Spring is here, we can finally look forward to warmer weather and some new plant growth.
Indoor plants require a little spring-cleaning attention. Now is the perfect time for a bit of re-organisation, pruning, cleaning and repotting.
Re-organising your plants – Most plants can handle the winter sun, but many will need to be moved away from the direct warmer sunlight to avoid burning their leaves. You can replace these plants with many sun-loving plants…. Aloe Vera, Ponytail Palm, Sago Palm, Croton, Cordyline (minalis) China Doll Plant, Basil, Lavender, Gardenia (Jasminoides), Jasmine (Jasminum spp) Jade Plant, Snake Plant, most Cacti, Lemon, Lime, Tangerine and Kumquat.
Pruning helps the plants to give energy to new healthy growth – To start, you will need clean scissors or shears, depending on how big your plants are. Ensure you have sterilised them to reduce your plant’s exposure to bacteria. If your plant has any dried, limp, yellow or damaged leaves, cut off the affected area. If the whole leaf is affected, cut it off at the base at a 45-degree angle. As for succulents, any damaged or dying leaves can be gently pulled off at the base. Make sure to avoid cutting or pulling from the top. They should come away easily. If not, then again use scissors or a knife and cut from the stem.
Cleaning will allow the plant to breathe and look fresh and clean – Clean leaves for a healthy shine. All you need is water and a clean microfiber cloth, a small paintbrush or a soft toothbrush. If you find insects add a drop of dishwashing liquid to your fabric of choice. The cloth will remove the dust, and the water will give the leaves a nice shine.
For hairy leaves, such as Purple passion or African violets, dusting with a clean, soft paintbrush or toothbrush is recommended. More delicate foliage leaves, such as ferns, do best when cleaned with a gentle water spray.
Give roots room to grow – Repotting is essential to support your plants’ growth. Some plants like to be rootbound, but some plants don’t and will grow slowly, dry out quickly, and even die. When you see the roots on the top of the soil or poking out of the bottom, its time for a new pot.
A big mistake is to repot into a much larger pot with room to grow, but don’t! If you do this, it’ll cause root rot or a host of other issues. Your plant doesn’t have the root system to support a pot that large. Only go up one size. Ensure you water the plant heavily; this will make it easier to remove from the pot. Gently shake the roots and tease the earth away to check the colour and the health of the roots. Check for bugs or dead or mouldy looking roots. You can remove these with sharp scissors.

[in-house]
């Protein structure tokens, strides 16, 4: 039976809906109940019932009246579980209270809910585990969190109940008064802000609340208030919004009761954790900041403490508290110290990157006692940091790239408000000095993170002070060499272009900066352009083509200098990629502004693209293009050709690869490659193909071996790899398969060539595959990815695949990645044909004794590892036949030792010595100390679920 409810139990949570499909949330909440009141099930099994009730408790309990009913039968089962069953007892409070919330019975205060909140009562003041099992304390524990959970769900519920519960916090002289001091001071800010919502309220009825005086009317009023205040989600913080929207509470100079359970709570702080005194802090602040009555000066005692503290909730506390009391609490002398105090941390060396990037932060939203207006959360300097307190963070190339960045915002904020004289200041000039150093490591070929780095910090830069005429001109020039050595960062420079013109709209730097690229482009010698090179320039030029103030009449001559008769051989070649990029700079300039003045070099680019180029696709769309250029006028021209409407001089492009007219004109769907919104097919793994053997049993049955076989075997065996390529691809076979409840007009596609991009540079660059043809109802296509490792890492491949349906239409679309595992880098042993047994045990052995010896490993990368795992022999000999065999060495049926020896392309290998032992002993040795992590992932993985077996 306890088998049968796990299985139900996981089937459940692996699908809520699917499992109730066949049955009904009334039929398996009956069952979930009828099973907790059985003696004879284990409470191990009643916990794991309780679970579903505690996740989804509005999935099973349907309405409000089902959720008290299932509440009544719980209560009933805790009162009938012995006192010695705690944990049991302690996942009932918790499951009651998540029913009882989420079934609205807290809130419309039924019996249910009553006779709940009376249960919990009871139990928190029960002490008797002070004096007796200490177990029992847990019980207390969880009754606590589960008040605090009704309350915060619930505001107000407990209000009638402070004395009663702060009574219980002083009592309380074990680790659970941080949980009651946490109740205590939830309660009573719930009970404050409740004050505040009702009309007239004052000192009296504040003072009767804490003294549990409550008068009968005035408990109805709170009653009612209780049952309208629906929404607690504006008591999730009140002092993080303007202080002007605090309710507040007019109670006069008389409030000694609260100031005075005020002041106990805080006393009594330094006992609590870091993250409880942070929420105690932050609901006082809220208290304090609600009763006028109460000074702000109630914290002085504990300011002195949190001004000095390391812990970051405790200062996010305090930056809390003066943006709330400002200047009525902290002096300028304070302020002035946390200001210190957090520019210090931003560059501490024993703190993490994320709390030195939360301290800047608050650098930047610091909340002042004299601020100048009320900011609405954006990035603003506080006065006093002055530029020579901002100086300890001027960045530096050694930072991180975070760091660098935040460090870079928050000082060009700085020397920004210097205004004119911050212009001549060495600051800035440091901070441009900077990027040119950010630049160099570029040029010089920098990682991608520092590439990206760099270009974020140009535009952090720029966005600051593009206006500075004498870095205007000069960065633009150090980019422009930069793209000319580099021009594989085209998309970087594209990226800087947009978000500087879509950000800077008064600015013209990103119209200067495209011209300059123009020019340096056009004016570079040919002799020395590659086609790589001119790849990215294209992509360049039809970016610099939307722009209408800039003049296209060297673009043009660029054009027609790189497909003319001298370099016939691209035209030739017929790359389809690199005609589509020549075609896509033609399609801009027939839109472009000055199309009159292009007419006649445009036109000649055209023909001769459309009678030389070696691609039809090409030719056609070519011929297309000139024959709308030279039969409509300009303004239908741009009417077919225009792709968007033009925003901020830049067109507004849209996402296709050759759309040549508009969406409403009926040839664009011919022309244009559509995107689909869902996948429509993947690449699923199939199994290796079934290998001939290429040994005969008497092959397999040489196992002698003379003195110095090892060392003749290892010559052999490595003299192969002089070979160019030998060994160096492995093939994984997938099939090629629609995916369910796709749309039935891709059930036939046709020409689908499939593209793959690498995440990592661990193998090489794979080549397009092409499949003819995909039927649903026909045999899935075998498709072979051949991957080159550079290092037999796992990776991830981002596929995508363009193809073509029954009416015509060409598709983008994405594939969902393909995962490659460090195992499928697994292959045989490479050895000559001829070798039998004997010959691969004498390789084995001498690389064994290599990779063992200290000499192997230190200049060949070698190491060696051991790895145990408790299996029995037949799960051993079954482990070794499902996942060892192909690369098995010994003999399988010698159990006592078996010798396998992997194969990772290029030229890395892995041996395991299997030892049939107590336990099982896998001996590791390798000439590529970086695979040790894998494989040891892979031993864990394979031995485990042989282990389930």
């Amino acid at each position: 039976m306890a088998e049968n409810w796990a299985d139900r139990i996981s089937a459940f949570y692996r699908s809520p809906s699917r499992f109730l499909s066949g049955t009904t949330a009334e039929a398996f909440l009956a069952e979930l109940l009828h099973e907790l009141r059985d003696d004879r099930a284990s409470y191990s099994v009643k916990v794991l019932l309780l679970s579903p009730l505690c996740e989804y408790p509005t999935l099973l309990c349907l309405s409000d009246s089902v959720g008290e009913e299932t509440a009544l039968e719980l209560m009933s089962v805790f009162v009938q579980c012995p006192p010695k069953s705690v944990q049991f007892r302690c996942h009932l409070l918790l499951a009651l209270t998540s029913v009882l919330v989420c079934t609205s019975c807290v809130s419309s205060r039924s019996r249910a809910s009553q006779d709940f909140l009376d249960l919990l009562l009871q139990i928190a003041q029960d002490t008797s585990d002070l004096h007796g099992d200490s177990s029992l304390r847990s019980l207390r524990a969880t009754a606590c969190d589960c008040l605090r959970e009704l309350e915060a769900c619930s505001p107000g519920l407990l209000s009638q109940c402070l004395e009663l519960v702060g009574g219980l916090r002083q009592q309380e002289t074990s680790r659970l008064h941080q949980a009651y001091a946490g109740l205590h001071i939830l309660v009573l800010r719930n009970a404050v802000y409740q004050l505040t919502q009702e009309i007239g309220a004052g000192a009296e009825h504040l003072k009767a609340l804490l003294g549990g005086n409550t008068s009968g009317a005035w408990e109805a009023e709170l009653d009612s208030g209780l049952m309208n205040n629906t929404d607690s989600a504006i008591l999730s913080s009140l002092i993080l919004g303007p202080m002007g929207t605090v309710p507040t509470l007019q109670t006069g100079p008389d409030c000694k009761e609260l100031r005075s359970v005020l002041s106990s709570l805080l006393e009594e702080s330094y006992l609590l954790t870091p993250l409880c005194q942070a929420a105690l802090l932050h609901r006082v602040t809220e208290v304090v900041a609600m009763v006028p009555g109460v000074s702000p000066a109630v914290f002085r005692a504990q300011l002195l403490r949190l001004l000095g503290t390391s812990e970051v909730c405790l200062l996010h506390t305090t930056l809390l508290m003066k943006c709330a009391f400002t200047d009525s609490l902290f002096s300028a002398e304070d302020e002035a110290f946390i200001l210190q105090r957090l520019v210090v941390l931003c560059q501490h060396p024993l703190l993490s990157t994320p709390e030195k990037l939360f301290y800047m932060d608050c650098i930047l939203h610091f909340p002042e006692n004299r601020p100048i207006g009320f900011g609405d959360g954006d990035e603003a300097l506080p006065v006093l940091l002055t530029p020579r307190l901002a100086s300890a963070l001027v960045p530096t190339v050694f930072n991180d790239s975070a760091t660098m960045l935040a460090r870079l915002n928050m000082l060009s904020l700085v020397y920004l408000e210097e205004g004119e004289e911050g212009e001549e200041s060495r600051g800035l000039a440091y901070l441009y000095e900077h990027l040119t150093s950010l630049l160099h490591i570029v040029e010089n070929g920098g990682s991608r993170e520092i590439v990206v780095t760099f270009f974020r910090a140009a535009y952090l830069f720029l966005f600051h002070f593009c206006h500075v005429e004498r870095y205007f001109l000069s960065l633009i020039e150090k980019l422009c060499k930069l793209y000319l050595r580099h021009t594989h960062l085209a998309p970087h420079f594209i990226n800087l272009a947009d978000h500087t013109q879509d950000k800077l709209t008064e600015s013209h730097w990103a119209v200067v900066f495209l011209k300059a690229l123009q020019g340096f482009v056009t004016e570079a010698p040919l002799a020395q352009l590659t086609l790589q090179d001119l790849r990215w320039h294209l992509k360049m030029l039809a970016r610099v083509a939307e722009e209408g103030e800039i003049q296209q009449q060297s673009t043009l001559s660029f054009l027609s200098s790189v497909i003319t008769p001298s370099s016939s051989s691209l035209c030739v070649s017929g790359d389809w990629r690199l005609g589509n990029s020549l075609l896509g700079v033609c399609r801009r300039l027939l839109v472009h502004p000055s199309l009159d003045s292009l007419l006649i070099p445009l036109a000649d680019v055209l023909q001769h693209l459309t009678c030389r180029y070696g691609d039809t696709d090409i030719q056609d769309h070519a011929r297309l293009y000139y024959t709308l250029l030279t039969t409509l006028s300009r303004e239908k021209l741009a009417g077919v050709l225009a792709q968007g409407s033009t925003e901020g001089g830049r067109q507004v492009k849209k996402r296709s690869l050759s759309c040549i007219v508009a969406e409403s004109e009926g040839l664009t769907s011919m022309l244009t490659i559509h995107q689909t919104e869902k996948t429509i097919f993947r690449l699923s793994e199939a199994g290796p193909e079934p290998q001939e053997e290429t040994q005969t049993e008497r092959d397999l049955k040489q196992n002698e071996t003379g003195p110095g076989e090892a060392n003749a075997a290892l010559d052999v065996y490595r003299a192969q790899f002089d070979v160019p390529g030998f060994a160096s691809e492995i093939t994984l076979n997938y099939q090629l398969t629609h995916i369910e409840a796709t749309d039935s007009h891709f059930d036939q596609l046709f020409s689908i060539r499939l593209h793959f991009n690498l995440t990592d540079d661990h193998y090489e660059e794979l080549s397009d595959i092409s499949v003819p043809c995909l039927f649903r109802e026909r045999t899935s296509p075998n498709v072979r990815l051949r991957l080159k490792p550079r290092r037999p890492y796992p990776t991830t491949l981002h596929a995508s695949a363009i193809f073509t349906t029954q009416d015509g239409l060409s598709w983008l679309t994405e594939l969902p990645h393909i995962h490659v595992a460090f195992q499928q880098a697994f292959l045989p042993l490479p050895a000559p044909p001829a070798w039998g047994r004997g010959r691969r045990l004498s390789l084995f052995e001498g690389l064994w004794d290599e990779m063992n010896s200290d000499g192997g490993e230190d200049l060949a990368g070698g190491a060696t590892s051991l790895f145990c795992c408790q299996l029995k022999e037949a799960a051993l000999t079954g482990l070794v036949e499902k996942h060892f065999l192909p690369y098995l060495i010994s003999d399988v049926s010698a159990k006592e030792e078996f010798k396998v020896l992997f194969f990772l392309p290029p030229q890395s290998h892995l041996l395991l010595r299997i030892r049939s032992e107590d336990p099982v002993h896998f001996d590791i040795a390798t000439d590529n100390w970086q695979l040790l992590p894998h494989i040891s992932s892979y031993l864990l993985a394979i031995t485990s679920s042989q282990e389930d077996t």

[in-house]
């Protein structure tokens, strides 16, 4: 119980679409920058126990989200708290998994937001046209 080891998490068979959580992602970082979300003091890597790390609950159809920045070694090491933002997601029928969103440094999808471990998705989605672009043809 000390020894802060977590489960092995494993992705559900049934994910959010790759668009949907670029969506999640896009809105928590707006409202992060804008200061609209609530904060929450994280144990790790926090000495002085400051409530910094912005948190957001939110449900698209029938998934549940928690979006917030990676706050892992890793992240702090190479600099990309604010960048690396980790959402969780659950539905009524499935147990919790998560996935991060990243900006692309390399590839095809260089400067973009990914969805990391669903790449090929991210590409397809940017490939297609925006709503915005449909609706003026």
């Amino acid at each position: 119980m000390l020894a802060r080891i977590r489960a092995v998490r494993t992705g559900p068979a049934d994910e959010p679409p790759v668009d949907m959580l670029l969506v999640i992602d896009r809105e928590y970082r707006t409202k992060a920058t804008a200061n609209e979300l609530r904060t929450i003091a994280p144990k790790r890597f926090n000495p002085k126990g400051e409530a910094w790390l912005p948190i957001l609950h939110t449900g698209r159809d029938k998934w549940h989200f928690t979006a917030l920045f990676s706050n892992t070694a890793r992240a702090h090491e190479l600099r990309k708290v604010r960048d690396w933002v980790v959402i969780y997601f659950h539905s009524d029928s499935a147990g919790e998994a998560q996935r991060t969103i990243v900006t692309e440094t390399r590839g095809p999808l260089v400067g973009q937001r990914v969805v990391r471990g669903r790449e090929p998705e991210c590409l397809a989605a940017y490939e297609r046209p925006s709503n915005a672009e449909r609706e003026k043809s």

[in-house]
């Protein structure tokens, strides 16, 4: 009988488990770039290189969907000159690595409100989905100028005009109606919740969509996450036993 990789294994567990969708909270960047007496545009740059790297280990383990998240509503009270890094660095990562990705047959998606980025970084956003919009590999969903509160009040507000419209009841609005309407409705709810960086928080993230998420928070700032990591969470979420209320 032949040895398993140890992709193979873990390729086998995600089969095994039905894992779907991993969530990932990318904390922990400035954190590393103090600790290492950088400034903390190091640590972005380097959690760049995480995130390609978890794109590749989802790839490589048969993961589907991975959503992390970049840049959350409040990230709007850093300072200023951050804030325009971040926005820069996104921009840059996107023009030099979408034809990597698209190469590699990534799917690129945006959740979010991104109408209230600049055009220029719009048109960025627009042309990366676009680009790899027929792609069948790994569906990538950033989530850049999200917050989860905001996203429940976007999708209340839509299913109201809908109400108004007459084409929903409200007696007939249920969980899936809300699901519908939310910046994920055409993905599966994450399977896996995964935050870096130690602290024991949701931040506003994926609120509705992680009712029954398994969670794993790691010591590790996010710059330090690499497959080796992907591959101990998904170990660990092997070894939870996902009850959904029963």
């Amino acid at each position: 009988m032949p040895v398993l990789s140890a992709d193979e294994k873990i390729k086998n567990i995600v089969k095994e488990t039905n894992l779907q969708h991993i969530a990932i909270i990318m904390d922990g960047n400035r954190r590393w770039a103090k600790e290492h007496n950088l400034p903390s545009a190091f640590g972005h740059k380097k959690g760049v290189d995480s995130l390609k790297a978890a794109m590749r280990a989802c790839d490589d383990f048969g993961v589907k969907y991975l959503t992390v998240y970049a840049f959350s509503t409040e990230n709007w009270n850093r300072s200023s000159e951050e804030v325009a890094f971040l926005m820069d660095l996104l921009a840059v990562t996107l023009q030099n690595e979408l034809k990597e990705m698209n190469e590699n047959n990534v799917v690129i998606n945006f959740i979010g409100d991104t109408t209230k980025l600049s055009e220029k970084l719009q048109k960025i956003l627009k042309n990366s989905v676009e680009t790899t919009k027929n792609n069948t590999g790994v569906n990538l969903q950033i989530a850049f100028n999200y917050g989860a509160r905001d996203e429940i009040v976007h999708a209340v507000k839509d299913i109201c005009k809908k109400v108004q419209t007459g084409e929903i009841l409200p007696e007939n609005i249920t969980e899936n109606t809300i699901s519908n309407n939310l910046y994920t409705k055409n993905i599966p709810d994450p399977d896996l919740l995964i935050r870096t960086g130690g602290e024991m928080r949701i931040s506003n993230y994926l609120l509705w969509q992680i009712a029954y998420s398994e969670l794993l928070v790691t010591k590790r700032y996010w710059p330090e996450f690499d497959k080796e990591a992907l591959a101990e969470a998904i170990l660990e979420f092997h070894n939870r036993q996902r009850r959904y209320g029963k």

Soil – Finding the right soil for your plants can be super stressful, so to keep it cheap, simple but effective, I use a standard house plant, general potting mix. This can be found in all nurseries and hardware stores. The 2 secret ingredients are perlite (20%) and orchid mix (20%). Mix these into your soil for the perfect drainage. There are lots of different soil mixtures you can use, but in my experience, they rarely make any difference, cost a fortune, and you have to store them somewhere. So keep it short and simple.
Fertilise – Spring is a time of growth for most houseplants. Take this opportunity to fertilise your plants to provide the nutrients they need! Read your plant labels carefully to ensure that you use the correct fertiliser.
You can easily make your own fertiliser.
Nitrogen – to encourage leaf growth, Fish water is excellent, full of many nutrients and high in nitrogen and potassium. If you don’t have fish water, then use a small amount of coffee grounds. Mix the damp coffee grounds into the soil or spread over the surface and cover with a soil layer.
Potassium – to help flowers and fruit. Bananas are an excellent source of potassium. Add the banana peel to a large jug of water, let it soak for a minimum of an hour and then use to feed your plants. Super quick and easy.
Phosphorus – to help root growth. Coffee grounds. Rich in nitrogen and phosphorus. Add a small amount to the soil, or add a small amount to your watering can. Avoid during the flowering period.
Green Tea – Use for flowering plants, fruit trees and vegetables. Add a bag to your watering can and a little water; leave for a few hours. Fill with water and pour over the feet of the plants.
I really hope this information gives you and your plants all you need for a bit of a spring clean.
If you have any questions or feel a little intimidated and don’t feel confident, I offer a free 15-minute zoom chat; please contact me via my Facebook or Instagram page or call me on 774567752. I’m always happy to help.